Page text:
What Purdue students are being asked about free speech on campus
Thanks this morning to sponsor Stuart & Branigin for support to help make this edition of the Based in Lafayette reporting project possible.
WHAT PURDUE STUDENTS ARE BEING ASKED ABOUT FREE SPEECH ON CAMPUS
On Tuesday, the same day a Vice President Mike Pence speech at the University of Virginia generated protests and renewed debates over freedom of expression on campus, at Purdue, the walk between the Bell Tower and the Wilmeth Active Learning Center had its regular cast of student groups recruiting for members and assorted provocateurs stirring the pot.
It’s the best place to catch the guy who wants to argue that the moon landings were fake or hear the howls as masses of undergrads circle Brother Jed Smock whenever the evangelist plies his schtick about the evils of yoga pants and tossing around fevered insults about students going to the fiery pit for being whoremongers. (Brother Jed and Sister Cindy weren’t there this day, but their take on godly ways has generated their own debates over reasonable speech on campus through the years.)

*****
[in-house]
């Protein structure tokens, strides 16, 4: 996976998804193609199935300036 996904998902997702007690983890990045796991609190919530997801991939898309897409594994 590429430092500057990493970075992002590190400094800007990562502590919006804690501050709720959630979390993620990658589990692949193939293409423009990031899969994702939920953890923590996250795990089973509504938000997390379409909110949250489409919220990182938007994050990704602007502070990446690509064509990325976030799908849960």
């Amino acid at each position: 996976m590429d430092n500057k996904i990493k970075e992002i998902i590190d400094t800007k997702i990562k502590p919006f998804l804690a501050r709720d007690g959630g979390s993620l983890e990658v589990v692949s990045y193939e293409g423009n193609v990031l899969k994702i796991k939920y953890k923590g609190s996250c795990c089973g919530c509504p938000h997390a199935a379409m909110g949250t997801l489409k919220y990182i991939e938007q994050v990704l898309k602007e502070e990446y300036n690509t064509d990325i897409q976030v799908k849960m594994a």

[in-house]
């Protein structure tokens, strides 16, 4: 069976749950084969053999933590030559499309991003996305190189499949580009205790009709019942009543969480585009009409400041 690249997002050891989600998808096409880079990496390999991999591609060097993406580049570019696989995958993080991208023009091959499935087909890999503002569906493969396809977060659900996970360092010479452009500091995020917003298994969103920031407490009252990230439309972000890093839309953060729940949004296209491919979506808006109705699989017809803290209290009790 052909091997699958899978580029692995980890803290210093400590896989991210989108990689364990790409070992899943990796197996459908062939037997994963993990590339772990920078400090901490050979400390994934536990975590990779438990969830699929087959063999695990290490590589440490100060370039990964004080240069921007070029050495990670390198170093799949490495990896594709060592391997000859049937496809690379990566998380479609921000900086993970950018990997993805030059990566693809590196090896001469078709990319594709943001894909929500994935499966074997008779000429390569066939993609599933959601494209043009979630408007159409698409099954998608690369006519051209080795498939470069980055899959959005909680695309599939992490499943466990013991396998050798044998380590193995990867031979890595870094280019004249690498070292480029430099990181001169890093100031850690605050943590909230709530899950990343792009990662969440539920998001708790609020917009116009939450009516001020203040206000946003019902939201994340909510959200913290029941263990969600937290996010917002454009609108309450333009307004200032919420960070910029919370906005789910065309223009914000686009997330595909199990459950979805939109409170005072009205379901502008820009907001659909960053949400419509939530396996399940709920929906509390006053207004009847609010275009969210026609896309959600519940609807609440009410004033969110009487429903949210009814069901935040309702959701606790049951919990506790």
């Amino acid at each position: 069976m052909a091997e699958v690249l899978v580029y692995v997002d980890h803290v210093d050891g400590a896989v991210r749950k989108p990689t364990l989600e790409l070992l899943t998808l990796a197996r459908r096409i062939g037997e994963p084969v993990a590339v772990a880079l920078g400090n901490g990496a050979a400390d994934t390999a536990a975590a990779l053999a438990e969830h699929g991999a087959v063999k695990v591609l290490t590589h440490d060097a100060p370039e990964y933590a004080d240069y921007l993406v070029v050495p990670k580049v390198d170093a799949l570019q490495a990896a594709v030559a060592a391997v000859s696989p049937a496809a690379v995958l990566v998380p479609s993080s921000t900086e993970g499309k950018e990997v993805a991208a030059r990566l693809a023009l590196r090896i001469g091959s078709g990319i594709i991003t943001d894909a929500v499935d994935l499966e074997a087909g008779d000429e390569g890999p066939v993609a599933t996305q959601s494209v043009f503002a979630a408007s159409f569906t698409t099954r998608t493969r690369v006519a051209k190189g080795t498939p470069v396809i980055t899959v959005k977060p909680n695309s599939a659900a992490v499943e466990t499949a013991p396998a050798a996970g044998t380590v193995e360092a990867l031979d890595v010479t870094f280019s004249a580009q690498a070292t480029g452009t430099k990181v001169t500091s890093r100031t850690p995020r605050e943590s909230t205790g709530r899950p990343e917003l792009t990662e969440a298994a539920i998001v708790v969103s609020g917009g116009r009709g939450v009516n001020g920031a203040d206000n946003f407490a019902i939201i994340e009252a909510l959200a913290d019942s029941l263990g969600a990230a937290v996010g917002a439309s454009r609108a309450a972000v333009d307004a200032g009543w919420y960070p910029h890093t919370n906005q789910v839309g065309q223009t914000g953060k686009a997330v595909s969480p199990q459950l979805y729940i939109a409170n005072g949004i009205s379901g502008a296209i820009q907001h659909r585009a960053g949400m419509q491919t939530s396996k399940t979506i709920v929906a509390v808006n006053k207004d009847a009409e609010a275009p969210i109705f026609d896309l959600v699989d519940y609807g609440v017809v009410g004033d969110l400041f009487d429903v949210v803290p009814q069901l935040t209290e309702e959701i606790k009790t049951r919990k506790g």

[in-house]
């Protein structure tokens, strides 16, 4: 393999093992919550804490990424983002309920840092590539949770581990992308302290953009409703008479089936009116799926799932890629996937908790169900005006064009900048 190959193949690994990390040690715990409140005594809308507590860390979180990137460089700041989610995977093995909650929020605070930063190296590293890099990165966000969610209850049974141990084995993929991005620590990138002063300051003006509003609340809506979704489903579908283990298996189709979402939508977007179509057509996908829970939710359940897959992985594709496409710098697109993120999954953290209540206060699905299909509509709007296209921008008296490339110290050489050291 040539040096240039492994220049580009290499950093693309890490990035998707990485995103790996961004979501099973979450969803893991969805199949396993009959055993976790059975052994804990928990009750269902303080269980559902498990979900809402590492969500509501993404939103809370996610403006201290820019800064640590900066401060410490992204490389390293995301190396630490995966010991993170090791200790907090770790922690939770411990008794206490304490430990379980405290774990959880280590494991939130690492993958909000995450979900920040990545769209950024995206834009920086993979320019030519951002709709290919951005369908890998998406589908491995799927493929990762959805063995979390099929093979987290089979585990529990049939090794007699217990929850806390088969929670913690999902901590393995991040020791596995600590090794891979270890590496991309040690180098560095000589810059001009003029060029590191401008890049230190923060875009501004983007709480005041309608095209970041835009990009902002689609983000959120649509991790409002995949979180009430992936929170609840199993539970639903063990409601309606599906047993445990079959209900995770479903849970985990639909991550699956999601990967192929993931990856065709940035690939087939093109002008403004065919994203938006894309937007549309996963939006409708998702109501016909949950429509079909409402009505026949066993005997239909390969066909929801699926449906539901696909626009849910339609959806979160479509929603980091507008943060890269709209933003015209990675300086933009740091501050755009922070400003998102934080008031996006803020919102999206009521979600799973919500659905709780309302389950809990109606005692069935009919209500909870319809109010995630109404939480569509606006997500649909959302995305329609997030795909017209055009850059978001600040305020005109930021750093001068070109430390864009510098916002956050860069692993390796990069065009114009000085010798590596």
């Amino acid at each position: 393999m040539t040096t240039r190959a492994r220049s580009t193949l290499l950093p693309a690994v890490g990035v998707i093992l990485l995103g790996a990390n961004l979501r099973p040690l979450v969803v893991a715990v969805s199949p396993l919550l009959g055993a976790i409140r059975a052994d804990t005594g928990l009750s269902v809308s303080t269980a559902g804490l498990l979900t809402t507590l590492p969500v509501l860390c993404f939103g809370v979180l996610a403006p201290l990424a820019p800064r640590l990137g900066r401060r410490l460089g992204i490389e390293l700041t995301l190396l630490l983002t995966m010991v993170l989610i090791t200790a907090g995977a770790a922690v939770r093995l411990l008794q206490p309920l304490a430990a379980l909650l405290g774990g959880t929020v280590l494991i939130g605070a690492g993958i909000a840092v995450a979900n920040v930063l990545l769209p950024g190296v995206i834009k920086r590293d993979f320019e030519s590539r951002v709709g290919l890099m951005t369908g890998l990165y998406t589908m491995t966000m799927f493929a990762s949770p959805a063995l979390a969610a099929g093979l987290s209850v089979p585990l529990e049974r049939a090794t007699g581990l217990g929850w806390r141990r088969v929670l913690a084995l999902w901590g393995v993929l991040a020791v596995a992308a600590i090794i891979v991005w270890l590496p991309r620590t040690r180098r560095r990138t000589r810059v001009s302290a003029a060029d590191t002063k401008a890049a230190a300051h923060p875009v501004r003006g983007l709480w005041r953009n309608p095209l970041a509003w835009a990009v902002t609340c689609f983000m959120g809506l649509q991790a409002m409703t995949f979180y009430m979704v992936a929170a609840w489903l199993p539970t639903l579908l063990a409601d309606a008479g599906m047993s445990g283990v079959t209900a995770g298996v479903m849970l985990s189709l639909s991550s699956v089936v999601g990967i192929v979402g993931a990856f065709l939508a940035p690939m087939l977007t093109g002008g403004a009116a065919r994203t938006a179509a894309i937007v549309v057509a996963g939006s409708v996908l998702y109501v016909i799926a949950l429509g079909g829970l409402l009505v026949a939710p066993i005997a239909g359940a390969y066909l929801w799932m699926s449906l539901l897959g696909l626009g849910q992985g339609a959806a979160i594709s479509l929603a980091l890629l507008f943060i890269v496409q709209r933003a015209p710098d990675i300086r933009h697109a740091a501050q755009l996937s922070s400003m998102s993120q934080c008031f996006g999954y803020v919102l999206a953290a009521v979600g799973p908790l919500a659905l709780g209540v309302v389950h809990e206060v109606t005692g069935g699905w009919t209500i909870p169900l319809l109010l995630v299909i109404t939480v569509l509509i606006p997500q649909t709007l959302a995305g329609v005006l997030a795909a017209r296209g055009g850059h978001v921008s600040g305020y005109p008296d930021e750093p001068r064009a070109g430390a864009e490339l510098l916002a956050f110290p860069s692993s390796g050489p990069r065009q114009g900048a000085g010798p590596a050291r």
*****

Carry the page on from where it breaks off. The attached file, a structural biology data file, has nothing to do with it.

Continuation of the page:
Among them on this day: A flag-waving adherent to the satirical conspiracy theory, Birds Aren’t Real.
“He could have a point,” Alex Cox, a Purdue junior, said. “I’ll take a closer look next time I see a bird and get back with you.”
In student inboxes, meanwhile, was a survey about just how open Purdue was to free speech in classrooms and across the West Lafayette campus. The same was true at other public universities across the state, including IU, where the Bloomington campus was having discussions of their own about freedom of expression and the hecklers’ veto over a visit last week by conservative commentator Ann Coulter.
The survey is part of a state law, pressed by legislators who questioned whether certain voices were being shut out of college campus appearances or overrun in the classroom.